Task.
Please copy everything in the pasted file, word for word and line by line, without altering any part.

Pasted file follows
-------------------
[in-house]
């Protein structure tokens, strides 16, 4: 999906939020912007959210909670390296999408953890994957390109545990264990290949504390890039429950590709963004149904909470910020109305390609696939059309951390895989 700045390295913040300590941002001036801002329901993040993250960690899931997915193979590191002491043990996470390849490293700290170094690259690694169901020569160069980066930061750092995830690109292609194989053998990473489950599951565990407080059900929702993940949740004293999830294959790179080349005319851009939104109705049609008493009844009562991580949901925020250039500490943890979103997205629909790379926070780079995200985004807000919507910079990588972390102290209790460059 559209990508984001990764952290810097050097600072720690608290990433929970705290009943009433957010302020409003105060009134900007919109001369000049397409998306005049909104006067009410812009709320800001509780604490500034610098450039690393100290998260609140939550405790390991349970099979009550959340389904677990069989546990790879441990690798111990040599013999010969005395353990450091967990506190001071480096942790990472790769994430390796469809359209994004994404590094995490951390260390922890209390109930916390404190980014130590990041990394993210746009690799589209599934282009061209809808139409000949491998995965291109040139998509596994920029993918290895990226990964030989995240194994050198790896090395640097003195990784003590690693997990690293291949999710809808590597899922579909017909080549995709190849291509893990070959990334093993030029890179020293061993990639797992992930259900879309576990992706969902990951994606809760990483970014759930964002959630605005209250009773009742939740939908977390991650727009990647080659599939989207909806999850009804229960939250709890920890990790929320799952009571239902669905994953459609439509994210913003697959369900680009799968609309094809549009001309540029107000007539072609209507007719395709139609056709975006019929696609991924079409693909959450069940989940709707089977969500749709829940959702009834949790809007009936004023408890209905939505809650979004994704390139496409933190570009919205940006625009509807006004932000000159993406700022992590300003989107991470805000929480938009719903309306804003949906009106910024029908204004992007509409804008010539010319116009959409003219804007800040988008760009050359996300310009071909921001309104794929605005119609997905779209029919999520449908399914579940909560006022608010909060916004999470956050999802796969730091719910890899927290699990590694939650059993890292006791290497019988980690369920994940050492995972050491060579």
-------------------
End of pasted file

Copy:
[in-house]
């Protein structure tokens, strides 16, 4: 999906939020912007959210909670390296999408953890994957390109545990264990290949504390890039429950590709963004149904909470910020109305390609696939059309951390895989 700045390295913040300590941002001036801002329901993040993250960690899931997915193979590191002491043990996470390849490293700290170094690259690694169901020569160069980066930061750092995830690109292609194989053998990473489950599951565990407080059900929702993940949740004293999830294959790179080349005319851009939104109705049609008493009844009562991580949901925020250039500490943890979103997205629909790379926070780079995200985004807000919507910079990588972390102290209790460059 559209990508984001990764952290810097050097600072720690608290990433929970705290009943009433957010302020409003105060009134900007919109001369000049397409998306005049909104006067009410812009709320800001509780604490500034610098450039690393100290998260609140939550405790390991349970099979009550959340389904677990069989546990790879441990690798111990040599013999010969005395353990450091967990506190001071480096942790990472790769994430390796469809359209994004994404590094995490951390260390922890209390109930916390404190980014130590990041990394993210746009690799589209599934282009061209809808139409000949491998995965291109040139998509596994920029993918290895990226990964030989995240194994050198790896090395640097003195990784003590690693997990690293291949999710809808590597899922579909017909080549995709190849291509893990070959990334093993030029890179020293061993990639797992992930259900879309576990992706969902990951994606809760990483970014759930964002959630605005209250009773009742939740939908977390991650727009990647080659599939989207909806999850009804229960939250709890920890990790929320799952009571239902669905994953459609439509994210913003697959369900680009799968609309094809549009001309540029107000007539072609209507007719395709139609056709975006019929696609991924079409693909959450069940989940709707089977969500749709829940959702009834949790809007009936004023408890209905939505809650979004994704390139496409933190570009919205940006625009509807006004932000000159993406700022992590300003989107991470805000929480938009719903309306804003949906009106910024029908204004992007509409804008010539010319116009959409003219804007800040988008760009050359996300310009071909921001309104794929605005119609997905779209029919999520449908399914579940909560006022608010909060916004999470956050999802796969730091719910890899927290699990590694939650059993890292006791290497019988980690369920994940050492995972050491060579």